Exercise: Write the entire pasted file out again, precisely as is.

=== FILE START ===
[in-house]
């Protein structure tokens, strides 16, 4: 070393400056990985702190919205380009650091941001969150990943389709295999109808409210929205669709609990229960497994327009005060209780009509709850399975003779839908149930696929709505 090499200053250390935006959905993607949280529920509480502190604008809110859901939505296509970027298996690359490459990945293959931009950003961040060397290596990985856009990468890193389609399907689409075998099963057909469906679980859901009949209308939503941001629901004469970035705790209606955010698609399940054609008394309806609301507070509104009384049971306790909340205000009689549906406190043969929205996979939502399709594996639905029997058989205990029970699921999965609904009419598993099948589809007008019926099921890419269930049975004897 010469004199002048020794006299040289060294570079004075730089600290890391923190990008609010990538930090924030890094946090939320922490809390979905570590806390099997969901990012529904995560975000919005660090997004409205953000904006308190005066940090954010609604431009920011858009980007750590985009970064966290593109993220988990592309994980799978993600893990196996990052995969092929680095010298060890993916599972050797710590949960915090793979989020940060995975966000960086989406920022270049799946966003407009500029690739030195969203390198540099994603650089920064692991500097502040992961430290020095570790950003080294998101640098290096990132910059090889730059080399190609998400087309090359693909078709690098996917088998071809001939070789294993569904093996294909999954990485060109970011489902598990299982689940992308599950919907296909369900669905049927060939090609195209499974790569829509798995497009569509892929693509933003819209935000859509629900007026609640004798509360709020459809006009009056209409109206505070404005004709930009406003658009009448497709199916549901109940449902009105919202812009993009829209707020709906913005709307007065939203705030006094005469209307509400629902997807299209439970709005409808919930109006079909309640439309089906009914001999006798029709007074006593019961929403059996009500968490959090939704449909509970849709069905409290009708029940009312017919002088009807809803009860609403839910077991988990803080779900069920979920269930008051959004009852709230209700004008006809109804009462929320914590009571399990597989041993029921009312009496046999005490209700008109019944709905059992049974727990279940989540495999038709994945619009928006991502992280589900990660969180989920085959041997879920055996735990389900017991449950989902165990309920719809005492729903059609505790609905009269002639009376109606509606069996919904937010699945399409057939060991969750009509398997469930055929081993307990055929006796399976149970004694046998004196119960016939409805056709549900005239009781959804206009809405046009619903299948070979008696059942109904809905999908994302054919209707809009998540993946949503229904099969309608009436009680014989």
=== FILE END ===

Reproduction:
[in-house]
């Protein structure tokens, strides 16, 4: 070393400056990985702190919205380009650091941001969150990943389709295999109808409210929205669709609990229960497994327009005060209780009509709850399975003779839908149930696929709505 090499200053250390935006959905993607949280529920509480502190604008809110859901939505296509970027298996690359490459990945293959931009950003961040060397290596990985856009990468890193389609399907689409075998099963057909469906679980859901009949209308939503941001629901004469970035705790209606955010698609399940054609008394309806609301507070509104009384049971306790909340205000009689549906406190043969929205996979939502399709594996639905029997058989205990029970699921999965609904009419598993099948589809007008019926099921890419269930049975004897 010469004199002048020794006299040289060294570079004075730089600290890391923190990008609010990538930090924030890094946090939320922490809390979905570590806390099997969901990012529904995560975000919005660090997004409205953000904006308190005066940090954010609604431009920011858009980007750590985009970064966290593109993220988990592309994980799978993600893990196996990052995969092929680095010298060890993916599972050797710590949960915090793979989020940060995975966000960086989406920022270049799946966003407009500029690739030195969203390198540099994603650089920064692991500097502040992961430290020095570790950003080294998101640098290096990132910059090889730059080399190609998400087309090359693909078709690098996917088998071809001939070789294993569904093996294909999954990485060109970011489902598990299982689940992308599950919907296909369900669905049927060939090609195209499974790569829509798995497009569509892929693509933003819209935000859509629900007026609640004798509360709020459809006009009056209409109206505070404005004709930009406003658009009448497709199916549901109940449902009105919202812009993009829209707020709906913005709307007065939203705030006094005469209307509400629902997807299209439970709005409808919930109006079909309640439309089906009914001999006798029709007074006593019961929403059996009500968490959090939704449909509970849709069905409290009708029940009312017919002088009807809803009860609403839910077991988990803080779900069920979920269930008051959004009852709230209700004008006809109804009462929320914590009571399990597989041993029921009312009496046999005490209700008109019944709905059992049974727990279940989540495999038709994945619009928006991502992280589900990660969180989920085959041997879920055996735990389900017991449950989902165990309920719809005492729903059609505790609905009269002639009376109606509606069996919904937010699945399409057939060991969750009509398997469930055929081993307990055929006796399976149970004694046998004196119960016939409805056709549900005239009781959804206009809405046009619903299948070979008696059942109904809905999908994302054919209707809009998540993946949503229904099969309608009436009680014989």